New research indicates a third of all children have high levels of lead in their blood, putting their mental and physical health at risk.
Africa is the worst-affected region after South Asia, the study says, with Nigeria topping the list for the region.
The research, carried out by the UN children's agency (Unicef) and the environmental group Pure Earth, warns concentrations of lead in the body can be so high that they stop the development of the brain, heart and other vital organs.
Lead comes mainly from inadequately recycled waste, like batteries, and industries such as mining and open-air smelters, it adds.
African toxicologists not involved in the study told the BBC many children across the continent work in car garages and informal electronic waste recycling sites, where they are dangerously exposed to lead.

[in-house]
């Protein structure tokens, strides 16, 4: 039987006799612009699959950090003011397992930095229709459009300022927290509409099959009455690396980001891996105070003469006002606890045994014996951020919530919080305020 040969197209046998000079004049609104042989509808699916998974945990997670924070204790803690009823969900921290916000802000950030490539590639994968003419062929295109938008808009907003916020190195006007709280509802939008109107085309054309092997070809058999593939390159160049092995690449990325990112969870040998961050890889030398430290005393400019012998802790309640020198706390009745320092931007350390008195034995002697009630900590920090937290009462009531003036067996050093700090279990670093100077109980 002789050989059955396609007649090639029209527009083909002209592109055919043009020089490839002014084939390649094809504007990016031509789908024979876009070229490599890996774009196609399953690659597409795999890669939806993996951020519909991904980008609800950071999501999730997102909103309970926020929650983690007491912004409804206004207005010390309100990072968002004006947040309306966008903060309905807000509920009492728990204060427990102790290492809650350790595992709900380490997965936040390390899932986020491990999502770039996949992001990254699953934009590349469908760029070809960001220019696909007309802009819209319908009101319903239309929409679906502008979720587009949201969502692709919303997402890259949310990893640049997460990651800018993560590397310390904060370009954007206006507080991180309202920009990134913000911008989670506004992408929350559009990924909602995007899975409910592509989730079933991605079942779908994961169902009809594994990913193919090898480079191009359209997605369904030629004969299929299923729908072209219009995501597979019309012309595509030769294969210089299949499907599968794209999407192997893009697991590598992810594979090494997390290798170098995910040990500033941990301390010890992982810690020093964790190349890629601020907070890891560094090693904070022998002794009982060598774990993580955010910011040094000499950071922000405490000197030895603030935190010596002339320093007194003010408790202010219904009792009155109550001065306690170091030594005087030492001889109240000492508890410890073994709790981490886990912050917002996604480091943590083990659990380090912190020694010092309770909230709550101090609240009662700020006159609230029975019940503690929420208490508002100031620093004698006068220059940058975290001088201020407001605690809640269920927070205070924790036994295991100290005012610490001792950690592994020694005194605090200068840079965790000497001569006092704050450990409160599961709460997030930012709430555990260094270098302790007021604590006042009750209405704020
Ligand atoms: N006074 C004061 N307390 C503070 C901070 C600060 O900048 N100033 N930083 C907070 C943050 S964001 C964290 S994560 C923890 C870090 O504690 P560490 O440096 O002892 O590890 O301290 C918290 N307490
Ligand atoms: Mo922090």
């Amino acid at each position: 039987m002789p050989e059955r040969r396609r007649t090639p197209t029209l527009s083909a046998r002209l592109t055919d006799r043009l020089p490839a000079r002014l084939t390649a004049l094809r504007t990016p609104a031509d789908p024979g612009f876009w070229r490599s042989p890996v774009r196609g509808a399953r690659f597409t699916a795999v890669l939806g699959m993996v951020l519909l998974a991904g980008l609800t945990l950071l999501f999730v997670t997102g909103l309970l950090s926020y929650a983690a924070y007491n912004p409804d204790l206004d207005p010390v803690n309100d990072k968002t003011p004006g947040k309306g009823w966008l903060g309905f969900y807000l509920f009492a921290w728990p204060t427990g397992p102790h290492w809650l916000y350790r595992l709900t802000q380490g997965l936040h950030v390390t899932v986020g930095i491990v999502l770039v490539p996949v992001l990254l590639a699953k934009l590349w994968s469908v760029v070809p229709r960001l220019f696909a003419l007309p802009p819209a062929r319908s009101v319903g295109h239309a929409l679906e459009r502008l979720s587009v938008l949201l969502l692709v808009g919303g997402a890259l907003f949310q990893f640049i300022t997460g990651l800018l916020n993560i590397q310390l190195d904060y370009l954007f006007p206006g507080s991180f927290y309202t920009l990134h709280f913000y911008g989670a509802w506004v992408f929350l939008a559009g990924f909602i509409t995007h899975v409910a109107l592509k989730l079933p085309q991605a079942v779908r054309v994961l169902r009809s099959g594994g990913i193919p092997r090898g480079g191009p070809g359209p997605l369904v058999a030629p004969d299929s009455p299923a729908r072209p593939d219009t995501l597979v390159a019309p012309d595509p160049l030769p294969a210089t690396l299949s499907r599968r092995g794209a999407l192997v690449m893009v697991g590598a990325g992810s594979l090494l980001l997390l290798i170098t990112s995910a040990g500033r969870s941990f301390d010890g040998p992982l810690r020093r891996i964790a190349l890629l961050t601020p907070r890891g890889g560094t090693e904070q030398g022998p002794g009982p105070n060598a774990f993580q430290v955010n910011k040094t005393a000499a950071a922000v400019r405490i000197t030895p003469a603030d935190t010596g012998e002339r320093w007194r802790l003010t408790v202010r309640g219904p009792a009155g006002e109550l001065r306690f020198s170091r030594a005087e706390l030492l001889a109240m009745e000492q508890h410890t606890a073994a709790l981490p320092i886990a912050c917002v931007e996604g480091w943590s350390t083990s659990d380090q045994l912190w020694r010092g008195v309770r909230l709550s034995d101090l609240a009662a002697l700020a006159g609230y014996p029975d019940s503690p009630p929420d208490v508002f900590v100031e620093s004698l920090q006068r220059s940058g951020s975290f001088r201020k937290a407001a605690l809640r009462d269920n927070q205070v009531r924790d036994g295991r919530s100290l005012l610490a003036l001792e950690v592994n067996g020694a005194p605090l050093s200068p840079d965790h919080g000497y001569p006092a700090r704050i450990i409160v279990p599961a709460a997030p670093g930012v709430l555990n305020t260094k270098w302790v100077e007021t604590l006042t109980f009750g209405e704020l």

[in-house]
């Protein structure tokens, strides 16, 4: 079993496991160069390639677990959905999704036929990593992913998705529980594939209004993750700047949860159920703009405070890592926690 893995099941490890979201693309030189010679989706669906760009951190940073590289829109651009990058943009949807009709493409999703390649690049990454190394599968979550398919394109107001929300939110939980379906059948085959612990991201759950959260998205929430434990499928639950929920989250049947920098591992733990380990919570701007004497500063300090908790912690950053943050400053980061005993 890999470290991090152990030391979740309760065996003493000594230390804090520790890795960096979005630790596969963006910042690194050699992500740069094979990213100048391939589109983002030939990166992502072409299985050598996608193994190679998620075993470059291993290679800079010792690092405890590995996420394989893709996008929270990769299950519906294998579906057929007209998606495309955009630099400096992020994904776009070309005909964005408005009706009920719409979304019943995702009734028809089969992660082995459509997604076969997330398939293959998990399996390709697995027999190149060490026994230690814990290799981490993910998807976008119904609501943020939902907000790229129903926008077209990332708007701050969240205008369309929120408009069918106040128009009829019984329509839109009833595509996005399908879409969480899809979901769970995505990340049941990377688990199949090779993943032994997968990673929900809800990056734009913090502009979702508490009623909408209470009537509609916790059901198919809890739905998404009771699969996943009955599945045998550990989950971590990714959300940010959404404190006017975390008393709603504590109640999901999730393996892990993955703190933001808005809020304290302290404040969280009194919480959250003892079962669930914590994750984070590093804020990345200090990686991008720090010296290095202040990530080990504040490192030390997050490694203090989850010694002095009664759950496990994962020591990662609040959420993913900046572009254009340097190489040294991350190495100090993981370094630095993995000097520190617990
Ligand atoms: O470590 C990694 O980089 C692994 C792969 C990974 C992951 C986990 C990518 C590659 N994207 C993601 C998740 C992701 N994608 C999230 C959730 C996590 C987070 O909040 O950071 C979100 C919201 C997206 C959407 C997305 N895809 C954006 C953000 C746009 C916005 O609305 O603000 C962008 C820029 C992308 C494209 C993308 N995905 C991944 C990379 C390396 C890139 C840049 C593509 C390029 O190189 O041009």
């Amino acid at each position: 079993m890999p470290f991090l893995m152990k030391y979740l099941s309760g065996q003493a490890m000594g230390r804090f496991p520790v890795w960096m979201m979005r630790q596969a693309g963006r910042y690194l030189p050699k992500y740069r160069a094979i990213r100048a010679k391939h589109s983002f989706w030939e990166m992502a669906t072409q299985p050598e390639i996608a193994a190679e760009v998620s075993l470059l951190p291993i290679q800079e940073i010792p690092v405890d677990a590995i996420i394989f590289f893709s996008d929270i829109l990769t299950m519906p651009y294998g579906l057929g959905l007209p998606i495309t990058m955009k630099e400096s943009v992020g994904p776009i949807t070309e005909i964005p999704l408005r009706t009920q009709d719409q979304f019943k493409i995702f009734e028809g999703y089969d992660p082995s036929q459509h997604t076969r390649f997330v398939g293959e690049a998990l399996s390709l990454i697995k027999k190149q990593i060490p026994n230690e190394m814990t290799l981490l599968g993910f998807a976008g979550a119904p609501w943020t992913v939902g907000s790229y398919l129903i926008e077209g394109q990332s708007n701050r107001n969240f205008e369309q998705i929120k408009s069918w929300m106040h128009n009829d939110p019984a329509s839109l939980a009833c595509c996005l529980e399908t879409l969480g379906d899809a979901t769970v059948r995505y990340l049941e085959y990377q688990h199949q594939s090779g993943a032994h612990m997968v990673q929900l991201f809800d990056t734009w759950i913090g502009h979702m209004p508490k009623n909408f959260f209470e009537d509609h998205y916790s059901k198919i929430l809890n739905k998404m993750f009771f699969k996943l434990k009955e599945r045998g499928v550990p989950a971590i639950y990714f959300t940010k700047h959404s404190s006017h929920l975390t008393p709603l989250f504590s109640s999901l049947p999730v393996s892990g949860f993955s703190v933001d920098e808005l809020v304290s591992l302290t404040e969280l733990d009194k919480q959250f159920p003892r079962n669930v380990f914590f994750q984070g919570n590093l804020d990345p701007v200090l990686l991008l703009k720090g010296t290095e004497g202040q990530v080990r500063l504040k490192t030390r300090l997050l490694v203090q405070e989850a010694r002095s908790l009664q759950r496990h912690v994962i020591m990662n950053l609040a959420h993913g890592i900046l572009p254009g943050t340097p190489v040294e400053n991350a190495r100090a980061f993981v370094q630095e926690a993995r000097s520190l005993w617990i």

An official with Ghana’s environment protection agency said up to 60% of lead poisoning in his country was happening because of restaurant utensils that were made from scrapped aluminium.
Another government official in Senegal said lead-based paints were also a major source of poisoning in children.
The report’s authors have called for urgent action to stop children being poisoned on what they say is a massive and previously unrecognised scale.